Supporting the sciences – Supporting scientists – Supporting students
Once again this year, Loudoun Wildlife Conservancy sent representatives to the annual Loudoun County Regional Science & Engineering Fair (RSEF).
This is the 32nd year for this event, which brings together High School students from all 13 High Schools to show their school science projects and to be judged both for Category awards and Special awards.
This year saw 187 exhibits in 17 categories; a broad cross-section of students with projects ranging from Aerodynamics to Water Quality.
A group of seven from Loudoun Wildlife Conservancy, led by Marcia Weidner, spent the day evaluating the exhibits to select winners for the Loudoun Wildlife Conservancy Special Award.
After reviewing all 187 exhibits, and interviewing the students at 17 of the exhibits, we determined three winners based on their application of scientific research principles to projects relevant to Loudoun County, Nature and Conservation.
First Prize of $350 was given to a pair of Seniors from Loudoun Valley High School. Cara Broshkevitch and Anne Richards worked together on a project entitled “A Future with no Landfills,” researching environmentally-sustainable ways to biodegrade high-density polyethelene plastic (HDPE) from grocery bags, using various combinations of manganese stearate, thermal radiation, a fungus, and two bacteria.
Second Prize of $250 was awarded to Mohini Singh, a Senior from Briar Woods High School, for a project showing “The effect of Wolbachia (bacterium) on the Apis mellifera (honeybee) Population.” Her study involved collecting dead bees from a sampling of honeybee hives, and using DNA PCR testing to analyze the presence of Wolbachia in each hive, as a predictor of Colony Collapse Disorder.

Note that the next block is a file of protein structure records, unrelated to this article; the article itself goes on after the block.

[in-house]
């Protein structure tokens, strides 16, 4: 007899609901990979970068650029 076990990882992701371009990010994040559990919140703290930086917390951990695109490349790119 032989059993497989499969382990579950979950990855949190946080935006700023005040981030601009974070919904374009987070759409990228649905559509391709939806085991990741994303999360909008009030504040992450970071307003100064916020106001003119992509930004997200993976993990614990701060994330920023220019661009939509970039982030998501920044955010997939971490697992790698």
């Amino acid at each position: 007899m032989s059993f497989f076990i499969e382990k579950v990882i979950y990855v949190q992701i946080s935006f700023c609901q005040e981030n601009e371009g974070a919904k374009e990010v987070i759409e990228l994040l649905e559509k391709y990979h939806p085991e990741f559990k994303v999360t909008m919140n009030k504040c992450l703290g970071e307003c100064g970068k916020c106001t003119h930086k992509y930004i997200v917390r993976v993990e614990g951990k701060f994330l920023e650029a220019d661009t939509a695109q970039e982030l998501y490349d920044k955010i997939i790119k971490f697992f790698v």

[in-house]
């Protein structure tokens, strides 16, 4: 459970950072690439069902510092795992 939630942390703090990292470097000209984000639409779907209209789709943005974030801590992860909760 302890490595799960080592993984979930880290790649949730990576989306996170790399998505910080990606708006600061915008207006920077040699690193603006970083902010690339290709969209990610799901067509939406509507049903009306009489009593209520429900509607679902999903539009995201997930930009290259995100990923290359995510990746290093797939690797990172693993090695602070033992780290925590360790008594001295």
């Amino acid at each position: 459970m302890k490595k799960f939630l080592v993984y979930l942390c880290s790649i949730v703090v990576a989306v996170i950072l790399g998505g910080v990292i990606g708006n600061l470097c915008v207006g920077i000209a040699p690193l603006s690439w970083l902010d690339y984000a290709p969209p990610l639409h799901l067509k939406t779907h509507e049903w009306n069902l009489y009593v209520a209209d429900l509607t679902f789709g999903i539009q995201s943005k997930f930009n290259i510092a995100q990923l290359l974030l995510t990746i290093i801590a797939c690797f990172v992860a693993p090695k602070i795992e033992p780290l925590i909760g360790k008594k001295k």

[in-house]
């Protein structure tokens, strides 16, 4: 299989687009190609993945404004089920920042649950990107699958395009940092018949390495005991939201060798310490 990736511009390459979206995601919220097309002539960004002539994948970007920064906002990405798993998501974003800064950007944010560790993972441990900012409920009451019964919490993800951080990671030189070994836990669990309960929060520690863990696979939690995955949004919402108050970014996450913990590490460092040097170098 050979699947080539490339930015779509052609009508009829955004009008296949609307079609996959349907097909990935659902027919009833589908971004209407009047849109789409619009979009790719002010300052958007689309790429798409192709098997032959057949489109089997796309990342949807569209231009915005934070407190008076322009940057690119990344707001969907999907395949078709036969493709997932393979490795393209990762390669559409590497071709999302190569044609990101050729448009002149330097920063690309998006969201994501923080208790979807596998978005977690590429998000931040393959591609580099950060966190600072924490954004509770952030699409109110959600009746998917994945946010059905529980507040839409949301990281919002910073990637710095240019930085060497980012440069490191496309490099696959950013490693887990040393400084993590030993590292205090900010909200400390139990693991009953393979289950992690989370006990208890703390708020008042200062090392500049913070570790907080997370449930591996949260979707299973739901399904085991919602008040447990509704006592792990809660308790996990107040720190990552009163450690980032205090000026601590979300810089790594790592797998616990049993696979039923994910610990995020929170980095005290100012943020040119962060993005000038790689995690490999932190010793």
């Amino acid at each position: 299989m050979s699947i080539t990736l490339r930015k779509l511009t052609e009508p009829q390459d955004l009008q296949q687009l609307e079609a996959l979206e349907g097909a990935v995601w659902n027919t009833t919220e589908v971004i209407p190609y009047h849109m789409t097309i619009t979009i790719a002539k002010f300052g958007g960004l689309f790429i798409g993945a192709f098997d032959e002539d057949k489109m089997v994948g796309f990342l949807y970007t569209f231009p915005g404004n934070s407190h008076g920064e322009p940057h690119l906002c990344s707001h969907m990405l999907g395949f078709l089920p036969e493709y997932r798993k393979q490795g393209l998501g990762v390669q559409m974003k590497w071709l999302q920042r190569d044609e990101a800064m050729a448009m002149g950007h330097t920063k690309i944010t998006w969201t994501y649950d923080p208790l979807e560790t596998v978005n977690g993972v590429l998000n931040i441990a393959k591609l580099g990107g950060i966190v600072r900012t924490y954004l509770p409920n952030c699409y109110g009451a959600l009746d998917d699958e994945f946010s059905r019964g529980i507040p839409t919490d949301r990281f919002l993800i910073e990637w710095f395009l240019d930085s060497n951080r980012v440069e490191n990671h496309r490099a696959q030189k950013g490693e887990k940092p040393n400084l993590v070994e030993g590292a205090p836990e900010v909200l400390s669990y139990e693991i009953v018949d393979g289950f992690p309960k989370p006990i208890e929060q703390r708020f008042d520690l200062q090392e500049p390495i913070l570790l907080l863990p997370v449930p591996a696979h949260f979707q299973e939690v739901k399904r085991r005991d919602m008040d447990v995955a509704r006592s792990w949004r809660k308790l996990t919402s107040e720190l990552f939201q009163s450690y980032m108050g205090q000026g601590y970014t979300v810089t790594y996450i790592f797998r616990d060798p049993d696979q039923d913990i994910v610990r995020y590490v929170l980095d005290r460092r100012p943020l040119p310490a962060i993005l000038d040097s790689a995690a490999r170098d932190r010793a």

Third Prize of $150 was given to Christopher Whimpenny, a Freshman from Broad Run High School, for his project on “The Effect of Housing Development Age on Soil Organic Carbon in Suburban Developments in Loudoun County, Virginia.” This study involved taking a large number of soil samples from each of a large number of areas in Loudoun County, and analyzing the percentage of organic carbon in each sample in a lab. This was then cross-referenced to the age of the housing development when land-clearing occurred, to graph the amount of Carbon which is present in the soil initially, and then over the subsequent years.
Each years’ Science Fair is open to the general public in the evening, after judging is complete, and it can be a very enjoyable few hours touring these exhibits just to see the quality of work, and the wide range of interest, of tomorrow’s scientists.
The winners of the Science Fair will put their exhibits on display at the Loudoun Wildlife Conservancy’s Annual Meeting on May 19th and they will be presented with their checks during the business part of the meeting.
Thanks to all the students and their mentors for another great science fair!